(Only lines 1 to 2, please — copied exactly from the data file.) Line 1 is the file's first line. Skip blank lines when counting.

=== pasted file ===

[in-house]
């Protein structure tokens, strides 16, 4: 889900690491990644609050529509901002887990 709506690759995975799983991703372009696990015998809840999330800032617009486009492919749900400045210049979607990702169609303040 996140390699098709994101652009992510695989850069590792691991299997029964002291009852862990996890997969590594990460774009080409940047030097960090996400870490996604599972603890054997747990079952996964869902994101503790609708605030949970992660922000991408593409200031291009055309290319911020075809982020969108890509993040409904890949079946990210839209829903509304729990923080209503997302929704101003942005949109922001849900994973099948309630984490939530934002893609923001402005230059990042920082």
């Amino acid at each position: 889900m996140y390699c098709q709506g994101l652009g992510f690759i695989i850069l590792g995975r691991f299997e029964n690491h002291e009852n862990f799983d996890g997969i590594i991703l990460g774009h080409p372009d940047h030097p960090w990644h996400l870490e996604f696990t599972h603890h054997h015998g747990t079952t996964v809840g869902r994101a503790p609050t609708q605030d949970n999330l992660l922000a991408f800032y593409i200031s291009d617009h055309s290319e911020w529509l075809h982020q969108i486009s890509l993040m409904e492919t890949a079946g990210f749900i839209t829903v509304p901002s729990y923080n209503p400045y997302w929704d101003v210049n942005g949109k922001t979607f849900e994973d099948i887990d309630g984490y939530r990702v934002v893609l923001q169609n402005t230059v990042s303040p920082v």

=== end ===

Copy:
[in-house]
């Protein structure tokens, strides 16, 4: 889900690491990644609050529509901002887990 709506690759995975799983991703372009696990015998809840999330800032617009486009492919749900400045210049979607990702169609303040 996140390699098709994101652009992510695989850069590792691991299997029964002291009852862990996890997969590594990460774009080409940047030097960090996400870490996604599972603890054997747990079952996964869902994101503790609708605030949970992660922000991408593409200031291009055309290319911020075809982020969108890509993040409904890949079946990210839209829903509304729990923080209503997302929704101003942005949109922001849900994973099948309630984490939530934002893609923001402005230059990042920082």